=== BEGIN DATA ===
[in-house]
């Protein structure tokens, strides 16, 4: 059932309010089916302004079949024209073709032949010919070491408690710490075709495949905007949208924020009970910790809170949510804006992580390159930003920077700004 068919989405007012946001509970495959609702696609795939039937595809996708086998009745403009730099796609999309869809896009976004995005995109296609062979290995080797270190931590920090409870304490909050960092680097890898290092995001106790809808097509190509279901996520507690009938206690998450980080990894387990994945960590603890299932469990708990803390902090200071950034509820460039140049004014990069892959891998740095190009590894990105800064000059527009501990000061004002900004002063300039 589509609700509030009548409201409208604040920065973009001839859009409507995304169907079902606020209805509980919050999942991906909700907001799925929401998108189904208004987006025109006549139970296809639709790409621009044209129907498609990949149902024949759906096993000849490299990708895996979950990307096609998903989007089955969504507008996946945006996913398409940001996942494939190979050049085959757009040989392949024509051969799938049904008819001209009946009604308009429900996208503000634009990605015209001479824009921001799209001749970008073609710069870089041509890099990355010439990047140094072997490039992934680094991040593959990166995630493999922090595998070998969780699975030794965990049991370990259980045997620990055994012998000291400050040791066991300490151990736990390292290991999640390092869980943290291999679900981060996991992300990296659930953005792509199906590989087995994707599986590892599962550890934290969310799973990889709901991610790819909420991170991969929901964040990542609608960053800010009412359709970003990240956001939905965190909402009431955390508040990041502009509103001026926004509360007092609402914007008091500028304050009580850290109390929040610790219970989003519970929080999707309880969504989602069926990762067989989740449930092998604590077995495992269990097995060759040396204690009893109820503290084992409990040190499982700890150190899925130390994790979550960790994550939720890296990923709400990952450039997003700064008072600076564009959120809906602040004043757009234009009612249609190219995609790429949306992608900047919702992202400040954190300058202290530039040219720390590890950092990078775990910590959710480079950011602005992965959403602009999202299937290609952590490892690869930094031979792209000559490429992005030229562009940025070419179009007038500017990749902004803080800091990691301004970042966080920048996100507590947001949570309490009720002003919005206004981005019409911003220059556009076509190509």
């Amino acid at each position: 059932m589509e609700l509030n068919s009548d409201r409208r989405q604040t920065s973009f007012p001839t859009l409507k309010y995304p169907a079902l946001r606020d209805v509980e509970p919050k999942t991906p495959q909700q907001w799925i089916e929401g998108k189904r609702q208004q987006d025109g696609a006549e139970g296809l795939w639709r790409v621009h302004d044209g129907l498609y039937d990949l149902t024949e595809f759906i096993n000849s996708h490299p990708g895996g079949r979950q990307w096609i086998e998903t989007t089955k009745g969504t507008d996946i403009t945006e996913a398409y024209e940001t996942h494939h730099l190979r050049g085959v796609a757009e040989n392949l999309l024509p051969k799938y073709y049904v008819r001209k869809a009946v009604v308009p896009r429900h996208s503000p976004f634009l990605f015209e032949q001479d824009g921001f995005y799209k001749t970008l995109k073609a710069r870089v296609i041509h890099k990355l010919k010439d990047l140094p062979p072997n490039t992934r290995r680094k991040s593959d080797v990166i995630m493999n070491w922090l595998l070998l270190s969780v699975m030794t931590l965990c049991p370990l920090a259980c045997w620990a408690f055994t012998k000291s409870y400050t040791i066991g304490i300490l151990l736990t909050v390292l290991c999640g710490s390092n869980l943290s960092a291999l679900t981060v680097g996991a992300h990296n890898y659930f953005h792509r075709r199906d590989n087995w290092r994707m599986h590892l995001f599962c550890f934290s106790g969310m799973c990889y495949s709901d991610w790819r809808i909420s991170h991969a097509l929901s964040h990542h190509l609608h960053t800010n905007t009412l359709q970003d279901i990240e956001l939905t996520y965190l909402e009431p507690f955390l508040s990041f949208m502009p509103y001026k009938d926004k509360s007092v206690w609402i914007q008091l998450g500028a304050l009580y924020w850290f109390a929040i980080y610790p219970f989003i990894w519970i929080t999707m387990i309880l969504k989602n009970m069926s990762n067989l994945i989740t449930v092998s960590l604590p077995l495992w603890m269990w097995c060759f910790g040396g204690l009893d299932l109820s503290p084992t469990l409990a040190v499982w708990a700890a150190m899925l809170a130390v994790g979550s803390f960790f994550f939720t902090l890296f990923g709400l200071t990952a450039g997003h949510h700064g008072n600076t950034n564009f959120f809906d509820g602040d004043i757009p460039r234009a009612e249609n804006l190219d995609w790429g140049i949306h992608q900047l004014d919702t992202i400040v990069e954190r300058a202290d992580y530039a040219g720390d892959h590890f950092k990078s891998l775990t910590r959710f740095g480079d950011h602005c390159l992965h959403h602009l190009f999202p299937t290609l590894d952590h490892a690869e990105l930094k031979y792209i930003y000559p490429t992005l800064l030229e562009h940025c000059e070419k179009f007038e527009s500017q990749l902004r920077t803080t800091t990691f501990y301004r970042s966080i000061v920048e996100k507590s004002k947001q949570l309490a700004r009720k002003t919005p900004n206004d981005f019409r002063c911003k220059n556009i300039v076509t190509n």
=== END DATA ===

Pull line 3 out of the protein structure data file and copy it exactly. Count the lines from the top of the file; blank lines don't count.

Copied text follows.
């Amino acid at each position: 059932m589509e609700l509030n068919s009548d409201r409208r989405q604040t920065s973009f007012p001839t859009l409507k309010y995304p169907a079902l946001r606020d209805v509980e509970p919050k999942t991906p495959q909700q907001w799925i089916e929401g998108k189904r609702q208004q987006d025109g696609a006549e139970g296809l795939w639709r790409v621009h302004d044209g129907l498609y039937d990949l149902t024949e595809f759906i096993n000849s996708h490299p990708g895996g079949r979950q990307w096609i086998e998903t989007t089955k009745g969504t507008d996946i403009t945006e996913a398409y024209e940001t996942h494939h730099l190979r050049g085959v796609a757009e040989n392949l999309l024509p051969k799938y073709y049904v008819r001209k869809a009946v009604v308009p896009r429900h996208s503000p976004f634009l990605f015209e032949q001479d824009g921001f995005y799209k001749t970008l995109k073609a710069r870089v296609i041509h890099k990355l010919k010439d990047l140094p062979p072997n490039t992934r290995r680094k991040s593959d080797v990166i995630m493999n070491w922090l595998l070998l270190s969780v699975m030794t931590l965990c049991p370990l920090a259980c045997w620990a408690f055994t012998k000291s409870y400050t040791i066991g304490i300490l151990l736990t909050v390292l290991c999640g710490s390092n869980l943290s960092a291999l679900t981060v680097g996991a992300h990296n890898y659930f953005h792509r075709r199906d590989n087995w290092r994707m599986h590892l995001f599962c550890f934290s106790g969310m799973c990889y495949s709901d991610w790819r809808i909420s991170h991969a097509l929901s964040h990542h190509l609608h960053t800010n905007t009412l359709q970003d279901i990240e956001l939905t996520y965190l909402e009431p507690f955390l508040s990041f949208m502009p509103y001026k009938d926004k509360s007092v206690w609402i914007q008091l998450g500028a304050l009580y924020w850290f109390a929040i980080y610790p219970f989003i990894w519970i929080t999707m387990i309880l969504k989602n009970m069926s990762n067989l994945i989740t449930v092998s960590l604590p077995l495992w603890m269990w097995c060759f910790g040396g204690l009893d299932l109820s503290p084992t469990l409990a040190v499982w708990a700890a150190m899925l809170a130390v994790g979550s803390f960790f994550f939720t902090l890296f990923g709400l200071t990952a450039g997003h949510h700064g008072n600076t950034n564009f959120f809906d509820g602040d004043i757009p460039r234009a009612e249609n804006l190219d995609w790429g140049i949306h992608q900047l004014d919702t992202i400040v990069e954190r300058a202290d992580y530039a040219g720390d892959h590890f950092k990078s891998l775990t910590r959710f740095g480079d950011h602005c390159l992965h959403h602009l190009f999202p299937t290609l590894d952590h490892a690869e990105l930094k031979y792209i930003y000559p490429t992005l800064l030229e562009h940025c000059e070419k179009f007038e527009s500017q990749l902004r920077t803080t800091t990691f501990y301004r970042s966080i000061v920048e996100k507590s004002k947001q949570l309490a700004r009720k002003t919005p900004n206004d981005f019409r002063c911003k220059n556009i300039v076509t190509n």